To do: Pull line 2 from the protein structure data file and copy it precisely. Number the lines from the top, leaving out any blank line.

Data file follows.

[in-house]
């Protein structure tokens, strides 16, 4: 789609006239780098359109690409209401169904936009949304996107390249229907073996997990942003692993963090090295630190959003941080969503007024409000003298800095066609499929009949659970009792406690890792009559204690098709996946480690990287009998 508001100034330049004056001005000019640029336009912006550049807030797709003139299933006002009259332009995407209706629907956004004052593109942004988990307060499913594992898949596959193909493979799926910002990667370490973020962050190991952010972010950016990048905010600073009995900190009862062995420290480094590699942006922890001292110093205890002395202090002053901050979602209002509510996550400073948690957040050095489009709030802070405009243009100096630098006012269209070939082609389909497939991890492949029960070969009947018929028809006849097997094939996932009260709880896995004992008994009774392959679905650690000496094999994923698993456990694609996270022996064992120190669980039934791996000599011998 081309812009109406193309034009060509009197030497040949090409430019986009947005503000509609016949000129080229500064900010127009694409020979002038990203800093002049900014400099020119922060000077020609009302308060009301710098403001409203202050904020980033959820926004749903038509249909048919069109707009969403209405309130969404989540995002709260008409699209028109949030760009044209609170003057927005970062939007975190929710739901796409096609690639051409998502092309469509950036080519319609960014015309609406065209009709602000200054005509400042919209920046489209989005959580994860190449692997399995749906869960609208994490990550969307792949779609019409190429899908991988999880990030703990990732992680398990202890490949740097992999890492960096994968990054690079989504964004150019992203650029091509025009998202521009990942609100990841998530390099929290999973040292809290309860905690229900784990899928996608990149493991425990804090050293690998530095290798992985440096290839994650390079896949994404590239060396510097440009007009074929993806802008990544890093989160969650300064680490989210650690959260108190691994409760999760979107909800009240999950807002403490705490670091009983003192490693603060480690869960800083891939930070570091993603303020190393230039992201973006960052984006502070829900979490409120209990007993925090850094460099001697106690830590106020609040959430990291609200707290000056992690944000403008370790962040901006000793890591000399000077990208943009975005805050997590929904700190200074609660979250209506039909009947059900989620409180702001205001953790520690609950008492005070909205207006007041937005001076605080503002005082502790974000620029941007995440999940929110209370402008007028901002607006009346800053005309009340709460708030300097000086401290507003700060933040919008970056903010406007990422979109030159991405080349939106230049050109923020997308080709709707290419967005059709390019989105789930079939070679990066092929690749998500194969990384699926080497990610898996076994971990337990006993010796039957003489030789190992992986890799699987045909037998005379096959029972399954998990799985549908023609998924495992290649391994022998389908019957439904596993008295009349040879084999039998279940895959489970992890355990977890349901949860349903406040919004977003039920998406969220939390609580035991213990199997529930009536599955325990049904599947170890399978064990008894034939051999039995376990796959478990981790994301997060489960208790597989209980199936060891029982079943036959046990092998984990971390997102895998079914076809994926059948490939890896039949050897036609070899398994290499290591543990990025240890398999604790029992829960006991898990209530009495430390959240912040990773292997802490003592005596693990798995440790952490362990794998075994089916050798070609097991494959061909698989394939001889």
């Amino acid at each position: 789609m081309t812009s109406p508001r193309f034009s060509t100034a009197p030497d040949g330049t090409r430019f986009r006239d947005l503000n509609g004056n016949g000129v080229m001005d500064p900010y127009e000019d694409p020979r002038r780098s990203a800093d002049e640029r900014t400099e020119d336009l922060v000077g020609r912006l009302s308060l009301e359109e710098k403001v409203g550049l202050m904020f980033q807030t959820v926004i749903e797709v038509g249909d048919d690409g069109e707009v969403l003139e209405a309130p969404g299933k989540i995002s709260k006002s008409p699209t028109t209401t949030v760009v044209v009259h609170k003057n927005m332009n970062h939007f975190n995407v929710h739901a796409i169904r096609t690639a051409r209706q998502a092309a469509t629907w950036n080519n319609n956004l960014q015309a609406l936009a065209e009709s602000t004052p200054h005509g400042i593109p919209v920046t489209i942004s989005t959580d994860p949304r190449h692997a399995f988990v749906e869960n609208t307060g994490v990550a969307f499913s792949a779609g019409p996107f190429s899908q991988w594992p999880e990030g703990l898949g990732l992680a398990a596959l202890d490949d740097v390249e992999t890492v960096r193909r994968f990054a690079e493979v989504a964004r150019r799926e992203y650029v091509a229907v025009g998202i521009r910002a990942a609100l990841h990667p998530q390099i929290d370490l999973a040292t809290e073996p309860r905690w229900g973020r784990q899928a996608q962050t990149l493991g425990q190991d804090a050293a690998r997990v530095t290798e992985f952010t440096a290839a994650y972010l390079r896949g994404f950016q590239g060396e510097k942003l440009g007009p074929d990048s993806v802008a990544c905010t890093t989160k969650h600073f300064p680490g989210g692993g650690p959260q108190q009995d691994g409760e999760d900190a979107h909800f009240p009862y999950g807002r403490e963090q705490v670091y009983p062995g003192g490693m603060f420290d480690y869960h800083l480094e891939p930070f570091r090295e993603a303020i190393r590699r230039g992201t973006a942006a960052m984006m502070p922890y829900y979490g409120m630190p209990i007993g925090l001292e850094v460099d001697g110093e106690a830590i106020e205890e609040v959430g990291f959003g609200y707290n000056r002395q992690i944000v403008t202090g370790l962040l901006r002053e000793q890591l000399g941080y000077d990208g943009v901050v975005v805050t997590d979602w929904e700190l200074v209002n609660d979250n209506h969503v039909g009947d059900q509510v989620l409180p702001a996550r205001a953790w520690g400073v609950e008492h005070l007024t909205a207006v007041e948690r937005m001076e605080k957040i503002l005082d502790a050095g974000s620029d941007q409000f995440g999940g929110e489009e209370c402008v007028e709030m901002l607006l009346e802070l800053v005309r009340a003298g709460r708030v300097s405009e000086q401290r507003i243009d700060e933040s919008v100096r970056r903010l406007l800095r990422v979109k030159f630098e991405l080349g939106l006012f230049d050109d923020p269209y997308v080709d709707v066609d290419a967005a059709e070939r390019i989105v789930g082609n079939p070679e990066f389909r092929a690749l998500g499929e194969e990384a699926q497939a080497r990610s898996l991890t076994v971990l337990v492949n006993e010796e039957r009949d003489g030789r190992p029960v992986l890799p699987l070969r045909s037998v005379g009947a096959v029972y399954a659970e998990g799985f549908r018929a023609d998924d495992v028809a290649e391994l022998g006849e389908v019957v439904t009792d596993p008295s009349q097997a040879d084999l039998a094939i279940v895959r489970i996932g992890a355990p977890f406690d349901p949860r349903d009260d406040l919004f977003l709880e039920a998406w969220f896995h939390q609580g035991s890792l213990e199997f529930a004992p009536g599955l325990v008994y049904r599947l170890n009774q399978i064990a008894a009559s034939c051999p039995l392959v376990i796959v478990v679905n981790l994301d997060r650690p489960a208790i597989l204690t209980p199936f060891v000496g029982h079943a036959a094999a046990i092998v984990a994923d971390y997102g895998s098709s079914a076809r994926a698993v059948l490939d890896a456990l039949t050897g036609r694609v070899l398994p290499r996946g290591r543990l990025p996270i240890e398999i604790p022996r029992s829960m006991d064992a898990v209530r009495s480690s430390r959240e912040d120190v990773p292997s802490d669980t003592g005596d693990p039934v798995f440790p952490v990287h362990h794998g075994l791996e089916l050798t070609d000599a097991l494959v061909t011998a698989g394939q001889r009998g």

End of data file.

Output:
């Protein structure tokens, strides 16, 4: 789609006239780098359109690409209401169904936009949304996107390249229907073996997990942003692993963090090295630190959003941080969503007024409000003298800095066609499929009949659970009792406690890792009559204690098709996946480690990287009998 508001100034330049004056001005000019640029336009912006550049807030797709003139299933006002009259332009995407209706629907956004004052593109942004988990307060499913594992898949596959193909493979799926910002990667370490973020962050190991952010972010950016990048905010600073009995900190009862062995420290480094590699942006922890001292110093205890002395202090002053901050979602209002509510996550400073948690957040050095489009709030802070405009243009100096630098006012269209070939082609389909497939991890492949029960070969009947018929028809006849097997094939996932009260709880896995004992008994009774392959679905650690000496094999994923698993456990694609996270022996064992120190669980039934791996000599011998 081309812009109406193309034009060509009197030497040949090409430019986009947005503000509609016949000129080229500064900010127009694409020979002038990203800093002049900014400099020119922060000077020609009302308060009301710098403001409203202050904020980033959820926004749903038509249909048919069109707009969403209405309130969404989540995002709260008409699209028109949030760009044209609170003057927005970062939007975190929710739901796409096609690639051409998502092309469509950036080519319609960014015309609406065209009709602000200054005509400042919209920046489209989005959580994860190449692997399995749906869960609208994490990550969307792949779609019409190429899908991988999880990030703990990732992680398990202890490949740097992999890492960096994968990054690079989504964004150019992203650029091509025009998202521009990942609100990841998530390099929290999973040292809290309860905690229900784990899928996608990149493991425990804090050293690998530095290798992985440096290839994650390079896949994404590239060396510097440009007009074929993806802008990544890093989160969650300064680490989210650690959260108190691994409760999760979107909800009240999950807002403490705490670091009983003192490693603060480690869960800083891939930070570091993603303020190393230039992201973006960052984006502070829900979490409120209990007993925090850094460099001697106690830590106020609040959430990291609200707290000056992690944000403008370790962040901006000793890591000399000077990208943009975005805050997590929904700190200074609660979250209506039909009947059900989620409180702001205001953790520690609950008492005070909205207006007041937005001076605080503002005082502790974000620029941007995440999940929110209370402008007028901002607006009346800053005309009340709460708030300097000086401290507003700060933040919008970056903010406007990422979109030159991405080349939106230049050109923020997308080709709707290419967005059709390019989105789930079939070679990066092929690749998500194969990384699926080497990610898996076994971990337990006993010796039957003489030789190992992986890799699987045909037998005379096959029972399954998990799985549908023609998924495992290649391994022998389908019957439904596993008295009349040879084999039998279940895959489970992890355990977890349901949860349903406040919004977003039920998406969220939390609580035991213990199997529930009536599955325990049904599947170890399978064990008894034939051999039995376990796959478990981790994301997060489960208790597989209980199936060891029982079943036959046990092998984990971390997102895998079914076809994926059948490939890896039949050897036609070899398994290499290591543990990025240890398999604790029992829960006991898990209530009495430390959240912040990773292997802490003592005596693990798995440790952490362990794998075994089916050798070609097991494959061909698989394939001889």